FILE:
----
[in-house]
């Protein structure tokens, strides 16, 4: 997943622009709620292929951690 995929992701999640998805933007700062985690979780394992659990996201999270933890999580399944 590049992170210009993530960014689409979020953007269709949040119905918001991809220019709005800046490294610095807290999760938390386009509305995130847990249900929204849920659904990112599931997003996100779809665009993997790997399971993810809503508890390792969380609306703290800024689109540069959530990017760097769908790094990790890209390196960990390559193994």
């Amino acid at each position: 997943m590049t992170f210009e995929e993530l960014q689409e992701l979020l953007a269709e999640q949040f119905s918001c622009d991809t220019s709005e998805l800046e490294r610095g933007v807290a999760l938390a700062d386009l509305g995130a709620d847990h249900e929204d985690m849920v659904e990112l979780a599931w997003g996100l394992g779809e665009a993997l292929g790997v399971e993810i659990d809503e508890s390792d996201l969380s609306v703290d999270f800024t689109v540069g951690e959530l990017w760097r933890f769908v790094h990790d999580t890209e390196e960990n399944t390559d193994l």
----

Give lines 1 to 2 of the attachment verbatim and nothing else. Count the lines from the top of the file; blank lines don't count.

[in-house]
């Protein structure tokens, strides 16, 4: 997943622009709620292929951690 995929992701999640998805933007700062985690979780394992659990996201999270933890999580399944 590049992170210009993530960014689409979020953007269709949040119905918001991809220019709005800046490294610095807290999760938390386009509305995130847990249900929204849920659904990112599931997003996100779809665009993997790997399971993810809503508890390792969380609306703290800024689109540069959530990017760097769908790094990790890209390196960990390559193994």